Male
Marital Status - statistics & numerical data
Middle Aged
Neoplasms - epidemiology
Proportional Hazards Models
Prospective Studies
Risk factors
Social Support
Socioeconomic Factors
Surveys and Questionnaires
Sweden
Abstract
The aims of the present study were to: (1) describe and compare individual characteristics of hospitalized and not hospitalized community living persons, and (2) to determine factors that are associated with hospitalization risk over time. We conducted a prospective study with a multifactorial approach based on the population-based longitudinal Swedish Adoption/Twin Study of Aging (SATSA). A total of 772 Swedes (mean age at baseline 69.7 years, range 46-103, 59.8% females) answered a postal questionnaire about physical and psychological health, personality and socioeconomic factors. During nine years of follow-up, information on hospitalizations and associated diagnoses were obtained from national registers. Results show that 484 persons (63%) had at least one hospital admission during the follow-up period. The most common causes of admission were cardiovascular diseases (25%) and tumors (22%). Cox proportional hazard regression models controlling for age, sex and dependency within twin pairs, showed that higher age (HR=1.02, p
PubMed ID
27281475 View in PubMed
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Family members' strategies when their elderly relatives consider relocation to a residential home--adapting, representing and avoiding.

https://arctichealth.org/en/permalink/ahliterature121097
Source
J Aging Stud. 2012 Dec;26(4):495-503
Publication Type
Article
Date
Dec-2012
Author
Maria Söderberg
Agneta Ståhl
Ulla Melin Emilsson
Author Affiliation
School of Social Work, Lund University, Sweden. Maria.Soderberg@soch.lu.se
Source
J Aging Stud. 2012 Dec;26(4):495-503
Date
Dec-2012
Language
English
Publication Type
Article
Keywords
Adaptation, Psychological
Aged
Aged, 80 and over
Aging - psychology
Attitude
Caregivers - psychology
Communication
Decision Making
Denial (Psychology)
Disability Evaluation
Female
Guilt
Homes for the Aged
Humans
Independent Living - psychology
Interview, Psychological
Judgment
Male
Nursing Homes
Parent-Child Relations
Patient Selection
Personal Autonomy
Professional-Family Relations
Social Responsibility
Social Values
Sweden
Abstract
The aim of this article is to reveal how family members act, react and reason when their elderly relative considers relocation to a residential home. Since family members are usually involved in the logistics of their elderly relative's relocation, yet simultaneously expected not to influence the decision, the focus is on how family members experience participation in the relocation process in a Swedish context. 17 family members are included in 27 open, semi-structured interviews and follow-up contacts. Prominent features in the findings are firstly the family members' ambition to tone down their personal opinions, even though in their minds their personal preferences are clear, and secondly, the family members' ambivalence about continuity and change in their everyday lives. Family members are found to apply the adapting, the representing, or the avoiding strategy, indirectly also influencing their interaction with the care manager. Siblings applied the adapting strategy, spouses the representing strategy, while family members in the younger generation at times switched between the strategies.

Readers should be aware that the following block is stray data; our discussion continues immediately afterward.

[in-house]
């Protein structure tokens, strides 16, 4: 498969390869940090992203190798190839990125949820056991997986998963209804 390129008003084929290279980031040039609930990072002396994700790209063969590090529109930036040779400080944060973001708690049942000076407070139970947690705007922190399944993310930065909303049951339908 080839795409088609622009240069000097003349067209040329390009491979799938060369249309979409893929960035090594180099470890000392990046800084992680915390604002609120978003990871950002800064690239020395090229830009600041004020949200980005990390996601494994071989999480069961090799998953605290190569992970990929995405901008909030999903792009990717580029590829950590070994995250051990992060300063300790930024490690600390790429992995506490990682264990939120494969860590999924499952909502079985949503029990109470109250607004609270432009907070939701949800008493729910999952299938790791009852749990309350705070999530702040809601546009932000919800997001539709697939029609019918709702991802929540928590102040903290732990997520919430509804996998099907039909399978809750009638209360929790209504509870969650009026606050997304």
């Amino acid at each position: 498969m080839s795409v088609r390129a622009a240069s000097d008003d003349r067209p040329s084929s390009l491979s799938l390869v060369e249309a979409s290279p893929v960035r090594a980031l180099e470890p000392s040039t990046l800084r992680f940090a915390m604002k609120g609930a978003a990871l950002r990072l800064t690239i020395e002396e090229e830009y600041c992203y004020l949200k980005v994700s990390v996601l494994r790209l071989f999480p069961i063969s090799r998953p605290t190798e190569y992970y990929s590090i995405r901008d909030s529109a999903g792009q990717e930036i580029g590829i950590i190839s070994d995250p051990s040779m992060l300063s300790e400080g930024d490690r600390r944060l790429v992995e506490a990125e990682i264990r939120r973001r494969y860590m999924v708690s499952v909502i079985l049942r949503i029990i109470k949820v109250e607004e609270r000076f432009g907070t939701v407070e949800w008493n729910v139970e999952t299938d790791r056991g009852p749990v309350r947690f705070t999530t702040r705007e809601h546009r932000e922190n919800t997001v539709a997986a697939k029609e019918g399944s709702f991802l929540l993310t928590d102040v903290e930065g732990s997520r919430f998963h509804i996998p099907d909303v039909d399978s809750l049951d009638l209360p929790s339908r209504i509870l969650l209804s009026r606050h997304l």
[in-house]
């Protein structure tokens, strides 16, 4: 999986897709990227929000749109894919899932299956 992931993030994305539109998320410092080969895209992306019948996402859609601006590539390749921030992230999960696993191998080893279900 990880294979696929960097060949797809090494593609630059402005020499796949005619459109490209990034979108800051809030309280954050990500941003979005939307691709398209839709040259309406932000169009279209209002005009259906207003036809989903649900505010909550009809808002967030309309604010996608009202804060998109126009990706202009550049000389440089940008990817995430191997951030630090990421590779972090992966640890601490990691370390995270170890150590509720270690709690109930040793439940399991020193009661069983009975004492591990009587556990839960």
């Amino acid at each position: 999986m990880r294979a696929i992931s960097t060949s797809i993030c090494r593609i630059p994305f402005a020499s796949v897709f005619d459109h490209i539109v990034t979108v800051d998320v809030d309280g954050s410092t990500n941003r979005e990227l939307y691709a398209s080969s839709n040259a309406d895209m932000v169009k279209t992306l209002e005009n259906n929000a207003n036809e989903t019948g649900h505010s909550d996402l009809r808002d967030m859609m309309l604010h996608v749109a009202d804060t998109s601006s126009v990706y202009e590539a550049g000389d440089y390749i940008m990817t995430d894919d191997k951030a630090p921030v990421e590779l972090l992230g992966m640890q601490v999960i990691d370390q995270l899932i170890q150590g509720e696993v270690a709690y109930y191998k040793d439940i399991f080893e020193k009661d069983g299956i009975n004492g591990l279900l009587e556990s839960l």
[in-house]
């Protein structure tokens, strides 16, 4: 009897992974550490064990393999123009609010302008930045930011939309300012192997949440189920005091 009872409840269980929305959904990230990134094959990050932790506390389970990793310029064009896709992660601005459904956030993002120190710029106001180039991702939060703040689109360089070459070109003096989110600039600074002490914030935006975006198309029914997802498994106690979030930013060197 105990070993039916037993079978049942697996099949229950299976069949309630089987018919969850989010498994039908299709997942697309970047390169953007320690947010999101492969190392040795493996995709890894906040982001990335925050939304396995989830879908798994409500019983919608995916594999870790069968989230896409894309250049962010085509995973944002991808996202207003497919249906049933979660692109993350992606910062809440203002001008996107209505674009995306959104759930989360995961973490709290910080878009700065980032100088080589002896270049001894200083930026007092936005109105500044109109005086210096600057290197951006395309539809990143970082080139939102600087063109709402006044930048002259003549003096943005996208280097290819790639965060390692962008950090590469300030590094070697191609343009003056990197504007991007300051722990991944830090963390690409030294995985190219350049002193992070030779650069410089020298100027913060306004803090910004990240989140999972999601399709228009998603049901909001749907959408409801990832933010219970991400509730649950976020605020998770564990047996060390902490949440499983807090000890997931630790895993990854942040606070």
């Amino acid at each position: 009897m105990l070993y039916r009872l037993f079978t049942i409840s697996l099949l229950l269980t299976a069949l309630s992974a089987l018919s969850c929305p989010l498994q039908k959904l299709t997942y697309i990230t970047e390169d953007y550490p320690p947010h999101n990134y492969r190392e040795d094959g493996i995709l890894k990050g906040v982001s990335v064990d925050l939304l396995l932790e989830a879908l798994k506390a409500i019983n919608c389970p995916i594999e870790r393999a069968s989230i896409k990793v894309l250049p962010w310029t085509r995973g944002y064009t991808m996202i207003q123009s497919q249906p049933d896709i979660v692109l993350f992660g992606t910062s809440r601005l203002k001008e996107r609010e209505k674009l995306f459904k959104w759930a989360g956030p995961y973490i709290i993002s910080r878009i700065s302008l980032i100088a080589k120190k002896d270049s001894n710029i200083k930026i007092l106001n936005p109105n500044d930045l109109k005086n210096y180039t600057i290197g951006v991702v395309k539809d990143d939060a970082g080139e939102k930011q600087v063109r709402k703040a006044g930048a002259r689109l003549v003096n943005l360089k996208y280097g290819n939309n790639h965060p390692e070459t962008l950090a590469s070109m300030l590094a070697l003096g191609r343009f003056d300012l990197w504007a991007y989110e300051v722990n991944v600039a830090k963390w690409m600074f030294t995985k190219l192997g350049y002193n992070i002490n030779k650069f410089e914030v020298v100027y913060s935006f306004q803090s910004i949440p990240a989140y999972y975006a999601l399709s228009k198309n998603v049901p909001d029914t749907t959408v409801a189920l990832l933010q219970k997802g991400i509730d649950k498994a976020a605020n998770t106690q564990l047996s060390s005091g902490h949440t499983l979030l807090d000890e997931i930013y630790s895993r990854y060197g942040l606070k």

PubMed ID
22939546 View in PubMed
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From social network to safety net: Dementia-friendly communities in rural northern Ontario.

https://arctichealth.org/en/permalink/ahliterature274312
Source
Dementia (London). 2016 Jan;15(1):51-68
Publication Type
Article
Date
Jan-2016
Author
Elaine C Wiersma
Alison Denton
Source
Dementia (London). 2016 Jan;15(1):51-68
Date
Jan-2016
Language
English
Publication Type
Article
Keywords
Dementia - psychology - therapy
Female
Humans
Independent living
Interviews as Topic
Male
Ontario
Rural Population
Social Support
Abstract
Dementia-friendly communities, as communities that enable people with dementia to remain involved and active and have control over their lives for as long as possible, centrally involve social support and social networks for people living with dementia. The purpose of this research was to explore and understand the context of dementia in rural northern communities in Ontario with an emphasis on understanding how dementia friendly the communities were. Using qualitative methods, interviews were conducted with a total of 71 participants, including 37 health service providers, 15 care partners, 2 people living with dementia and 17 other community members such as local business owners, volunteers, local leaders, friends and neighbours. The strong social networks and informal social support that were available to people living with dementia, and the strong commitment by community members, families and health care providers to support people with dementia, were considered a significant asset to the community. A culture of care and looking out for each other contributed to the social support provided. In particular, the familiarity with others provided a supportive community environment. People with dementia were looked out for by community members, and continued to remain connected in their communities. The social support provided in these communities demonstrated that although fragile, this type of support offered somewhat of a safety net for individuals living with dementia. This work provides important insights into the landscape of dementia in rural northern Ontario communities, and the strong social supports that sustain people with dementia remaining in the communities.
PubMed ID
24381217 View in PubMed
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25 records – page 1 of 3.